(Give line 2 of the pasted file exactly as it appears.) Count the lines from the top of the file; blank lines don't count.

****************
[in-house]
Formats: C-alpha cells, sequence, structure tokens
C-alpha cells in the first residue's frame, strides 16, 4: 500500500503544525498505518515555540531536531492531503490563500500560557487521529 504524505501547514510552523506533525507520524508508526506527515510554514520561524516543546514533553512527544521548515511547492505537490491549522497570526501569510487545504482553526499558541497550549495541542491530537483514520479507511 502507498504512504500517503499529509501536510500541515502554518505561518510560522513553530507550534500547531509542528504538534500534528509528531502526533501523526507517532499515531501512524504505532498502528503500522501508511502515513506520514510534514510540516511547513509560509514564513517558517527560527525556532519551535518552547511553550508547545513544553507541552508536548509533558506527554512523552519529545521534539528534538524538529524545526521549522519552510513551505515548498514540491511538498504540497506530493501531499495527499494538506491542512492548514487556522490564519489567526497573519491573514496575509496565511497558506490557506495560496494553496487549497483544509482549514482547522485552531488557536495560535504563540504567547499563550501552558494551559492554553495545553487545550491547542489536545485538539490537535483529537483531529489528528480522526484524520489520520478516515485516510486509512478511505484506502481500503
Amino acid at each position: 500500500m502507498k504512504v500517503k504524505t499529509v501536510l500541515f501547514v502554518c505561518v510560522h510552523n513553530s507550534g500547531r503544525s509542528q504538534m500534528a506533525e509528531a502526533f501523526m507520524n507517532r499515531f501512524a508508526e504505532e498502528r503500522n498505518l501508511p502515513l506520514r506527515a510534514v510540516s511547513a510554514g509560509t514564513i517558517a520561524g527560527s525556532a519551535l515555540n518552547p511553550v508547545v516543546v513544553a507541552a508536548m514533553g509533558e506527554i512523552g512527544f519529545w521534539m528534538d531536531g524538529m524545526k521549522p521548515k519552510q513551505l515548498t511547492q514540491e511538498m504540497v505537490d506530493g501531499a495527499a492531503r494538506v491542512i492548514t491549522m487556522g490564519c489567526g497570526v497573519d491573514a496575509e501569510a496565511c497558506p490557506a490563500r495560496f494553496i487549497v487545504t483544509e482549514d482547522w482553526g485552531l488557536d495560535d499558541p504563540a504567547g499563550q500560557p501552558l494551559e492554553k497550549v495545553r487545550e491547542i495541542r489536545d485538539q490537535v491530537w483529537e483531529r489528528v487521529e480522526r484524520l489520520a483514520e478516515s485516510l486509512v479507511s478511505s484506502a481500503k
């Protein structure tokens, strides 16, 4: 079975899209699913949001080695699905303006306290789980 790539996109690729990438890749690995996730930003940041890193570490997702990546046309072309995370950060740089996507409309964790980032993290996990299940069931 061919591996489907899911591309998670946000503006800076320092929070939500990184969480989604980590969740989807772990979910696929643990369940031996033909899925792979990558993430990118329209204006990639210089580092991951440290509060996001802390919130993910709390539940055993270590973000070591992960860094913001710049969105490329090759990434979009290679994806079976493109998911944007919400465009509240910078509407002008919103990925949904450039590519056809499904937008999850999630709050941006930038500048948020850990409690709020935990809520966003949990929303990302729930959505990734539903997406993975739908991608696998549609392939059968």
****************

Formats: C-alpha cells, sequence, structure tokens